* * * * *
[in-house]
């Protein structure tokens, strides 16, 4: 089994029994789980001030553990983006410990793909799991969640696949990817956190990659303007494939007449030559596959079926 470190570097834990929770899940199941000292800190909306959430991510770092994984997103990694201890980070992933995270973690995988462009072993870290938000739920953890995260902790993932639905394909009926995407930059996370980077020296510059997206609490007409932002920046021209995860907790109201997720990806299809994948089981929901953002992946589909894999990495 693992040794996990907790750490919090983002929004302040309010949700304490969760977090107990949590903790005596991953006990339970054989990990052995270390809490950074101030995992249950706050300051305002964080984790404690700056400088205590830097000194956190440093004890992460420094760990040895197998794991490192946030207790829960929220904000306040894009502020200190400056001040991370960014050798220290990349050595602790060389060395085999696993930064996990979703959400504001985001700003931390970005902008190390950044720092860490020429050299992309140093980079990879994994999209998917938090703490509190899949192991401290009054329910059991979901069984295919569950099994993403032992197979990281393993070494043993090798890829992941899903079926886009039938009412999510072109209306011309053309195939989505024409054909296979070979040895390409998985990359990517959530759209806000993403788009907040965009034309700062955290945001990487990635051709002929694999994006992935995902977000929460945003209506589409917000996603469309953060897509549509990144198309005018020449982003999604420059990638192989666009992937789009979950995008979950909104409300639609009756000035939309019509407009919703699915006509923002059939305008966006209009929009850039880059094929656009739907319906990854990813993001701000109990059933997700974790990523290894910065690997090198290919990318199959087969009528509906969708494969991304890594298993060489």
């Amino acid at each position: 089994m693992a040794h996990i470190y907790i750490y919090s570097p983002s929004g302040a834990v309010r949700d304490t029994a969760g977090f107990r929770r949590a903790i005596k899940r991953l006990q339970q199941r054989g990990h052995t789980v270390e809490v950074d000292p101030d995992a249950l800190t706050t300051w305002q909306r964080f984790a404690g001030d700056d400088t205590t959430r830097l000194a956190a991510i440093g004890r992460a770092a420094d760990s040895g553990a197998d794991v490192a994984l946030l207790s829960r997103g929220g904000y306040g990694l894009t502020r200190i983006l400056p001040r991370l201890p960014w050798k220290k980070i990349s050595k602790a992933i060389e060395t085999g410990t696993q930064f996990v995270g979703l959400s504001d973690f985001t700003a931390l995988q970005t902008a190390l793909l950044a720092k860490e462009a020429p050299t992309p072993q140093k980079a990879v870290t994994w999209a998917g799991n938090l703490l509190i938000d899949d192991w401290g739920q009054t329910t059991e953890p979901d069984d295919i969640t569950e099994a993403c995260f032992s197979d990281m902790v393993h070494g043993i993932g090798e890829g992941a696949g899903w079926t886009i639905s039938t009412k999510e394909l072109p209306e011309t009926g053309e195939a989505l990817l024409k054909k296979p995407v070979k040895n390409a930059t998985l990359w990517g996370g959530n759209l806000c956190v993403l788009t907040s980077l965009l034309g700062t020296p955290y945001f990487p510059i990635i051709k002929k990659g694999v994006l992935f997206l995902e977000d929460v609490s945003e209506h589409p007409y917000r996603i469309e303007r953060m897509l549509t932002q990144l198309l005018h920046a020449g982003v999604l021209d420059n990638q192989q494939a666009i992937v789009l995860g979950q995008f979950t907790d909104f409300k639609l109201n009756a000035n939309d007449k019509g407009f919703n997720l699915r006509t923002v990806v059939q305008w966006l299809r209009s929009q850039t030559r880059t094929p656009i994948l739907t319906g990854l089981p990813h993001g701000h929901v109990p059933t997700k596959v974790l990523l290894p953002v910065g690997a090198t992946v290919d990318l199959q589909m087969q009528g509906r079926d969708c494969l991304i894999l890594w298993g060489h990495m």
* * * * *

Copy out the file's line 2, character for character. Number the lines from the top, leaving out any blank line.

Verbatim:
């Protein structure tokens, strides 16, 4: 089994029994789980001030553990983006410990793909799991969640696949990817956190990659303007494939007449030559596959079926 470190570097834990929770899940199941000292800190909306959430991510770092994984997103990694201890980070992933995270973690995988462009072993870290938000739920953890995260902790993932639905394909009926995407930059996370980077020296510059997206609490007409932002920046021209995860907790109201997720990806299809994948089981929901953002992946589909894999990495 693992040794996990907790750490919090983002929004302040309010949700304490969760977090107990949590903790005596991953006990339970054989990990052995270390809490950074101030995992249950706050300051305002964080984790404690700056400088205590830097000194956190440093004890992460420094760990040895197998794991490192946030207790829960929220904000306040894009502020200190400056001040991370960014050798220290990349050595602790060389060395085999696993930064996990979703959400504001985001700003931390970005902008190390950044720092860490020429050299992309140093980079990879994994999209998917938090703490509190899949192991401290009054329910059991979901069984295919569950099994993403032992197979990281393993070494043993090798890829992941899903079926886009039938009412999510072109209306011309053309195939989505024409054909296979070979040895390409998985990359990517959530759209806000993403788009907040965009034309700062955290945001990487990635051709002929694999994006992935995902977000929460945003209506589409917000996603469309953060897509549509990144198309005018020449982003999604420059990638192989666009992937789009979950995008979950909104409300639609009756000035939309019509407009919703699915006509923002059939305008966006209009929009850039880059094929656009739907319906990854990813993001701000109990059933997700974790990523290894910065690997090198290919990318199959087969009528509906969708494969991304890594298993060489």